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Mt. Pulaski , Illinois
May 24, 2012     Times
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May 24, 2012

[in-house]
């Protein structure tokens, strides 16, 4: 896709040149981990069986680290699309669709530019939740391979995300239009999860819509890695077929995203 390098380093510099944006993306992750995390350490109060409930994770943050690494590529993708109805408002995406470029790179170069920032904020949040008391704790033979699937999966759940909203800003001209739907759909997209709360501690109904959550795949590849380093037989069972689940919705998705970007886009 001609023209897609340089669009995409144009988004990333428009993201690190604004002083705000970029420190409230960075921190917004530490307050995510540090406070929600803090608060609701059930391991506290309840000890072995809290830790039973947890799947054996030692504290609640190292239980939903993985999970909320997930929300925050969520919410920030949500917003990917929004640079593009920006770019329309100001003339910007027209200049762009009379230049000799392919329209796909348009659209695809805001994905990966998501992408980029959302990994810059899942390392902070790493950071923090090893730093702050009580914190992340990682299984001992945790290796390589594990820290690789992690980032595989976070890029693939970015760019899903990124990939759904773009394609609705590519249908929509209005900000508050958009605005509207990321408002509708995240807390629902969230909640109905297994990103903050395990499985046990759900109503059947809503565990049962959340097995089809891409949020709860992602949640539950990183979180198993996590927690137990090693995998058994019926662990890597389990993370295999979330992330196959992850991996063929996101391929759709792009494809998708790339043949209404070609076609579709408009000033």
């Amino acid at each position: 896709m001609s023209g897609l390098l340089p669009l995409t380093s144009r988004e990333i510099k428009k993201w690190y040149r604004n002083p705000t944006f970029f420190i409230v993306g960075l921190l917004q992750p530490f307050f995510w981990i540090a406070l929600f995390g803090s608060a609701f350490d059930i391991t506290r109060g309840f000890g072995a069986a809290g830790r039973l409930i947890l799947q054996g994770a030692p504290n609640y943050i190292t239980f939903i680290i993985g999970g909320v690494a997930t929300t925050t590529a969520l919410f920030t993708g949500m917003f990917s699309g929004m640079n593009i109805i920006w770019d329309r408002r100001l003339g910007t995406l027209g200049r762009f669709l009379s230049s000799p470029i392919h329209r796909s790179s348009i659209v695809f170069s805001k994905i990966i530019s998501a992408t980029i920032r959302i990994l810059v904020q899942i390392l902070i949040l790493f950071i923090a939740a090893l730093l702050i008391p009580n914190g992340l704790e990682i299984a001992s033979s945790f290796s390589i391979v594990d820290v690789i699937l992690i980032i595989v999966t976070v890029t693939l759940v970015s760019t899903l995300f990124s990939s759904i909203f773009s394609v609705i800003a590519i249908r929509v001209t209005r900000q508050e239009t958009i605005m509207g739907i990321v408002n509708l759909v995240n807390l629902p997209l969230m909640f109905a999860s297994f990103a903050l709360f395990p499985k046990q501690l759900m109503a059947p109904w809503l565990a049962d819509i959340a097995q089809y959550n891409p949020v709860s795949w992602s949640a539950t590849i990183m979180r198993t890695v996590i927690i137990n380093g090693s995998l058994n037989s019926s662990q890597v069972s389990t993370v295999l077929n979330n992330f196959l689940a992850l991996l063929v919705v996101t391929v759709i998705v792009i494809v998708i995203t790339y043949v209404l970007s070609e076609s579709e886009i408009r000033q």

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The drawing and prize-winno during the S  Washington S" Merchants" Spring Fling " were.,, Envelope Please... Jean Hild - $125 Gift Basket. Karen Hobler- Lincoln- Jar Candle. Marcey Spear- Lighted Broach. Linda Dirks - Floral Arrangement. Katie DuvaU - Wool Barn Gift. Karen Richert - Beason - Towel. Annual Drinking Water Quality Report Annual Water Quality Report for the or through the ground, it dissolves naturally- period of'January I to December 3t, occurdeg minerals and, in some cases, radio- 201t. This report is intended to provide active material, and can pickup substances you with important information about resulting from the presence of animals or your drinking water and the efforts from human activity. Contaminants that may " -made by the MOUNT PULASKI water be present in source water,include: Microbial system to provide safe drinking water, contaminants, such as viruses and bacteria, MOUNT PULASKI IL1070400 products of industrial processes and petro- le0m production, and can also come from gas stations, urban storm water runoff, and septic systems. Radioactive contaminants, - which can be naturallx-occun'ing or be the result of oil and gas production and mining activities. limits for contaminants in bottled water which must provide the same protection for public health. Some people may be more vulner- able to contaminants in drinking water than the general population Immune-compro- mised persons such as persons with cancer undergoing chemotherapy, persons who ;I ba o t The source of drinking water used by MOUNT PULASKI is Ground Water. For more information regarding this report contacti Name: Mike Patddge Phone: 217-792-3222 Este inforrne con. tiene informad6n muy Importante sobre el agua qua usted babe. Tradtizcalo 0 hable con aiguien qua io entienda bien. Source of Ddnking Water The sources of drinking water (both tap water and bottled water) include rivers, lakes, streams, ponds, reservoirs, springs, and groundwater wells. As water travels over the surface of the land Source Water Assessment A Source Water Assess- ment summary is Included below for your conve- nience. We want our valued customers to be informed about their water quality. If you would like to learn more, please feel welcome to attend any of our regularly scheduled meetings. "Our City Council Meetings are held on the second and fourth Tuesdays, at City Hall, commencing at 6:30 PM: The source water assessment for our supply has been completed by the Illinois EPA. If you would like a copy of this information, please stop by City Hall or call our water operator at 217-792-3222. To view a summary version of the completed Source Water Assessments; including: Importance of Source Water;, Susceptibility to Contamina- tion Determination; and documentation/recommendation of Source Water Protection Efforts, you may access the Illinois EPA website at http:llwww.epa.state;iLuslcgi-binl wp/ 2010 Regulated Contaminants Detected which may come from sewage treatment plants, septicsystems, agricultural livestock operations and wildlife. Inorganic contami- nants, such as salts and metals, whichan be naturally occurring or result from urban storm water runoff, industrial, or domestic wastewater discharges, oil and gas produc- tion, mining, or farming. Pesticides and herbicides, which may come from a variety of sources such as agriculture, urban storm water runoff, and residential uses. Organic chemical contaminants, including synthetic z-and volatile organic chemicals, which are by- Drinking water, including bottled water, may reasonably be expected to contain at least small amounts of some contaminants. The presence of-contaminants does not necas- sadty indicate that water poses a health risk. More information about contaminants and potential health effects can be obtained by calling the EPA's Safe Drinking Water Hotiine at (800) 426-4791. In order to ensure that tap water is safe to drink, EPA prescribes regulations which limit the amount of certain contaminants in water provided by public water systems. FDA regulations establish have undergone organ transplants, people with HIV/AIDS or other immune system dis- orders, some eldedy and infants can be par- ticularly at risk from infections. These people should seek advice about drinkinff-water from their Iealth care providers. EPNCDC guidelines on appropriate means to lessen the risk of infection by Cryptosporidium and other microbial contaminants are available from the Safe Drinking Water Hotline (800- 426-4791 ). To determine Mt. Pulaski's susceptibility to groundwater contamination, a Well Site Survey, published in 1989, was reviewed. During the survey of Mt. Pulaski's source water protection area, Illinois EPA staff recorded two potential sources, routes, or possible problems site within the 400 foot minimum setback zone of wells #3, #4, #5 and #6. These sources are sand and gravel.pits. The illinois EPA has determined that Mt. Pulaski's wells are susceptible to IOC and SOC contamination. This determination is based on a number of criteda including: monitoring conducted at the wells, monitoring conducted at the entry point to the distdbution system, and the available hydrogeologic data on the wells. The Illinois Environmental Protection Act established minimum ;)rotection zones of 400 feet for Mt. Pulaski's active community water supply wells. These minimum protection zones are regulated by the Illinois EPA. A 5-year recharge area for the active com-. munity wells.was delineated. This is the geographic area surrounding a well or well field providing potable water to a community water supply as modeled using computer spflwara to determine a five-year time of travel. From community wells #4, #5 and #6 this recharge area extends approximately 3,300 feet to the east with a maxi- mum breadth of approximately 1,500 feet. As authorized by the Illinois Environmental Protection Act, the city (or county) enacted a =maximum setback zone ordinance" for wells #4, #5 and #6 which allows county and munici- pal ocials the opportunity to provide additional potential source prohibitions up to 1,000 feet from their wells. To further minimize the risk to the Mt. Pulaski water supply, the Illinois EPA recommends four activities be assessec First, the community should consider enacting a maxi- mum setback zone that includes well #3. Second, Mt. Pulaski may wish to revisit their contingency planning documents in order to ensure the plans are kept current and the water department and emergency response staff aware of, and adequately trained to implement, emer- gency procedures. Barbara Stroud - Borth- Potpourri If present, elevated levels of lead can cause serious health problems, especially for preg- nant women and young children. Lead in drinking water is primarily from materials and components associated with service lines and home plumbing. We cannot control the variety of materials used in plumbing components. When your water has been sitting for several hours, you can minimize the potential for lead exposure by flushing your tap for 30 seconds to 2 minutes before using water for drinking or cooking. If you are concemecl about lead in your water, you may-wish to have your water tested. Information on lead in drinking water, testing methods, and steps you can take to minimize exposure is available from the sate Drinking Water Hotiine or at idtp;// Contingency planning documents are a primary means to ensure-that, through emergency preparedness, a water supply will minimize their risk of being without safe and adequate water. Third, it is encouraged that Mt. Pulaski adopt a cross connection control ordinance or revisit their cross connection control ordinance to ensure that it is up to date. Cross connections to either the water treat- ment plant (for example, at bulk water loading stations) or in the distribution system may negate all source water ;)rotecticn initiatives provided by the supply. Finally, the Illinois EPA recommends that Mt..Pulaski continue to evaluate additional source water protection management options to address th regulatory and non-regulatory land use activities within the community wells' recharge area. Specifically, these management options should include cPOtential effects from non-point sources related to agri- ultural land uses. Sodium Radioactive Contaminants Combined Radium 226/228 11 11 - 11 Collection Date Highest Level Detected Range of Levels Detected 9/13/2010 1.43 1.43 - 1.43 ppm N Erosion from naturally occuring deposits; Used in water softener regeneration. MCLG MCL Units Viiolation Likely Source of Contaminant 0 5 pCi/L N Erosion of natural deposits. We are pleased to announce, that once again we do not have any Violations of the IEPA regulations during this past year. We invite all of our water customers to have an active part in protecting our valuable water source. Everyone is invited to attend any of our City Council Meetings, which are the second and fourth Tuesdays of each month. The meetings are held in the backroom of City Hall and commence at 6:30 pm. We are approaching the MCL for Nitrate in our Water Supply. If the trend continues, we may be forced to build a Water Treatment Plant to keep our water below the MCL for Nitrate. Further discussions and information will be made available as further testing results are received. Should you have any questions, or desire to obtain your own copy of this report, please contact City Hall at 217-792-3222. Inorganic Contaminants Collection Date Highest Level Detected Range of Levels Detected Barium 0.08 8 0.08 8 - 0.08 8 Iron 0.017 0.07 - 0.017 Fluoride 0.3 0.3 - 0.3 Nitrate (Measured as Nitrogen) - Nitrate in drinking 12 0.56 - 12 water at levels above 10 ppm is a health risk for infants of less than six months of age. High nitrate levels in drinking water can cause blue baby syndrome. Nitrate levels may rise quickly for short periods of time because of rainfall or agricultural activity. If you are caring for an infant you should seek advice from your health provider. MCLG MCL Units Violation Likely Source of Contamination 2 2 ppm N Discharge of drilling waste; Discharge from metal refineries; Erosion of natural deposits. 0 ppm N This contaminant is not currently regulated by the USEPA. However, the state regulates. Erosion nartural deposits. 4 4.0 ppm N Erosion of natural deposits; water additive which promotes stong teath; discharge from fertilizer and aluminum factories. 10 10 ppm N Runoff from fertilizer use; Leaching from. septic tanks, sewage; Erosion of natural deposits. Lead and Copper Definitions: Action Level (ALG): The level of a contaminant in drinking water below which there is no known or expected risk to health. ALGs allow for a margin of safety. Action Level: The concentration of a contaminant which, if exceeded, triggers treatment or other requirements which a water system must follow. Lead and Copper Date Sampled MCLG Action Level (AL) 90th Percentile # Sites Over AL Units Violation Likely Source of Contamination Copper 9/20/2010 1.3 1.3 0.0077 0 ppm N Erosion of natural deposits; Leaching from wood preservatives; Corrosion of household plumbing systems. Water Quality Test Results Maximum Contaminant Level Goal or MCLG: The level of a contaminant in drinking water below which there is no known or expected risk to health. MCLGs allow for a margin of safety, Maximum Contaminant Level or MCL: The highest level of a contaminant that is allowed in drinking water. MCLs are set as close to the MCLGs as feasible using the best available treatment technology. Maximum residual disinfectant level goal or MRDLG: The level of a drinking water disinfectant below which there is no known or expected risk to health, MRDLGs do not reflect the benefits of the use of disinfectants to control microbial contaminants. Maximum residual disinfectant level or MRDL: The highestlevel of a disinfectant allowed in drinking water. There is convincing evidence that addition of a disinfectant is necessary for control of microbial contaminants. Definitions: The following tables contain scientific terms and measures, some of which may require explanation.ppb: micrograms per liter or parts per bmon - or one ounce in 7,350,000 gallons of water, na: Nolicable. Avg:: Relulatory compliance with some MCLs are based on nJnning annual average of monthly samples, ppro: milligrams per liter or parts per million - or one ounce in 7,350 gallons of water. Regulated Contaminants Disinfectants & Disinfection By Products Collection Data Highest Level Detected Range of Levels Detected MCLG MCL Units Violation Likely Source of Contamination Chlodne 1/01/2012 0.2 0.17 -O.21 MRDLG = 4 MRDL = 4 ppm N " Water additive used to control microbes. Total Trihalomethanes (TThm)* 7/09/2010 11.8 11.8 - 11.8 No goal for total 80 ppb N By-product of drinking water chlorination: Not all sample results may have been used for calculating the Highest level Detected because some results may be part of an evaluation to determine where compliance sampling should occur in the future.